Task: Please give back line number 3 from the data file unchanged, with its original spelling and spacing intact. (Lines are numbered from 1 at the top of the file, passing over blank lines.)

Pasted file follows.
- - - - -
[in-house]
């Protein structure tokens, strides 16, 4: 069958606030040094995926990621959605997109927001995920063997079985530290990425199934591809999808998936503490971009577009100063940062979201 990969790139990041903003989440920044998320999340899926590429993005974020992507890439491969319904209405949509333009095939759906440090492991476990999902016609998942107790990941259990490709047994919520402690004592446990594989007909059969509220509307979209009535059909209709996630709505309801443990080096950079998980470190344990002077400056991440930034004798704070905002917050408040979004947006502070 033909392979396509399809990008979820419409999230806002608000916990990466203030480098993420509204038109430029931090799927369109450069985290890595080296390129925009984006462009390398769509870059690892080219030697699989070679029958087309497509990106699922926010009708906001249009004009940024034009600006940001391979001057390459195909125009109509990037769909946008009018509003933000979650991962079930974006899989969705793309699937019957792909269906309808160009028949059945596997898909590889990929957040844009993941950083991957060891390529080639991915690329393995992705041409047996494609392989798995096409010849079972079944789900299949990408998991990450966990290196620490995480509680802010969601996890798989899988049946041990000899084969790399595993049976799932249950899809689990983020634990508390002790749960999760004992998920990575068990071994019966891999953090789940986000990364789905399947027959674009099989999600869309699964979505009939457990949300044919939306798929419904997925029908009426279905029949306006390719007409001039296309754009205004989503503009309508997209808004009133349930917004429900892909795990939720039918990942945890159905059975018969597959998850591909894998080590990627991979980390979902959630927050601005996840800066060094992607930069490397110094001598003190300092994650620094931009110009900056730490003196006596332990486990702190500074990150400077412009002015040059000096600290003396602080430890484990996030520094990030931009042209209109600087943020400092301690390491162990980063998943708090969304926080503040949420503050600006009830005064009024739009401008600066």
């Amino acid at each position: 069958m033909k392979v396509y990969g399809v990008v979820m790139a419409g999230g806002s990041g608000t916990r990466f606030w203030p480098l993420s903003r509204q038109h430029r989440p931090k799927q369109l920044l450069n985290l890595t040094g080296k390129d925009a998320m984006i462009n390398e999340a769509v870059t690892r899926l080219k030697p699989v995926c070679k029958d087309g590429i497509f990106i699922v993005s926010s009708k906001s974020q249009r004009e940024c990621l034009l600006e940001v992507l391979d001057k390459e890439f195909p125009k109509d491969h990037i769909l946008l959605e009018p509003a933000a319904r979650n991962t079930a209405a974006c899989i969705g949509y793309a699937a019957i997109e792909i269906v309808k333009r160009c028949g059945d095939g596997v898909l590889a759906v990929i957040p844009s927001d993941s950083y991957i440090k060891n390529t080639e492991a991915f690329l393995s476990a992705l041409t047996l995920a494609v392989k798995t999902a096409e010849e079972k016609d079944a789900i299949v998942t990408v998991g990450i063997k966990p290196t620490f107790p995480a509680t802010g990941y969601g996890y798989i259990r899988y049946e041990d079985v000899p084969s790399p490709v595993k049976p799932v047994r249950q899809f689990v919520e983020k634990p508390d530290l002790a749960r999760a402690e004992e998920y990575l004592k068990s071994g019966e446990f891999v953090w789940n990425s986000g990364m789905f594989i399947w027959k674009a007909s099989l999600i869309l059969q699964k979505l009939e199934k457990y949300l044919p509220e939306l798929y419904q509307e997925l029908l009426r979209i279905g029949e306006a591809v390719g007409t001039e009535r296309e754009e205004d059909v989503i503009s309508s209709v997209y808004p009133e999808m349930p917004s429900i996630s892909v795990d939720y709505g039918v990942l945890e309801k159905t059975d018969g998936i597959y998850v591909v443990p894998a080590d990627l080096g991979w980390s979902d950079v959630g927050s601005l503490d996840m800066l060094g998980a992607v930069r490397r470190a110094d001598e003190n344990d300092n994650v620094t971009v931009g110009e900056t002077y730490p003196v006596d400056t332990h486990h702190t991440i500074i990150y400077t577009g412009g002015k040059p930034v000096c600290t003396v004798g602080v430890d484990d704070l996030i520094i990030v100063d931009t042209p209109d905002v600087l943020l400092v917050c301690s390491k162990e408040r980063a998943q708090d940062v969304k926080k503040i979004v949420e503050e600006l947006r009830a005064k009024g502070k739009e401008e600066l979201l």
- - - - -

């Amino acid at each position: 069958m033909k392979v396509y990969g399809v990008v979820m790139a419409g999230g806002s990041g608000t916990r990466f606030w203030p480098l993420s903003r509204q038109h430029r989440p931090k799927q369109l920044l450069n985290l890595t040094g080296k390129d925009a998320m984006i462009n390398e999340a769509v870059t690892r899926l080219k030697p699989v995926c070679k029958d087309g590429i497509f990106i699922v993005s926010s009708k906001s974020q249009r004009e940024c990621l034009l600006e940001v992507l391979d001057k390459e890439f195909p125009k109509d491969h990037i769909l946008l959605e009018p509003a933000a319904r979650n991962t079930a209405a974006c899989i969705g949509y793309a699937a019957i997109e792909i269906v309808k333009r160009c028949g059945d095939g596997v898909l590889a759906v990929i957040p844009s927001d993941s950083y991957i440090k060891n390529t080639e492991a991915f690329l393995s476990a992705l041409t047996l995920a494609v392989k798995t999902a096409e010849e079972k016609d079944a789900i299949v998942t990408v998991g990450i063997k966990p290196t620490f107790p995480a509680t802010g990941y969601g996890y798989i259990r899988y049946e041990d079985v000899p084969s790399p490709v595993k049976p799932v047994r249950q899809f689990v919520e983020k634990p508390d530290l002790a749960r999760a402690e004992e998920y990575l004592k068990s071994g019966e446990f891999v953090w789940n990425s986000g990364m789905f594989i399947w027959k674009a007909s099989l999600i869309l059969q699964k979505l009939e199934k457990y949300l044919p509220e939306l798929y419904q509307e997925l029908l009426r979209i279905g029949e306006a591809v390719g007409t001039e009535r296309e754009e205004d059909v989503i503009s309508s209709v997209y808004p009133e999808m349930p917004s429900i996630s892909v795990d939720y709505g039918v990942l945890e309801k159905t059975d018969g998936i597959y998850v591909v443990p894998a080590d990627l080096g991979w980390s979902d950079v959630g927050s601005l503490d996840m800066l060094g998980a992607v930069r490397r470190a110094d001598e003190n344990d300092n994650v620094t971009v931009g110009e900056t002077y730490p003196v006596d400056t332990h486990h702190t991440i500074i990150y400077t577009g412009g002015k040059p930034v000096c600290t003396v004798g602080v430890d484990d704070l996030i520094i990030v100063d931009t042209p209109d905002v600087l943020l400092v917050c301690s390491k162990e408040r980063a998943q708090d940062v969304k926080k503040i979004v949420e503050e600006l947006r009830a005064k009024g502070k739009e401008e600066l979201l």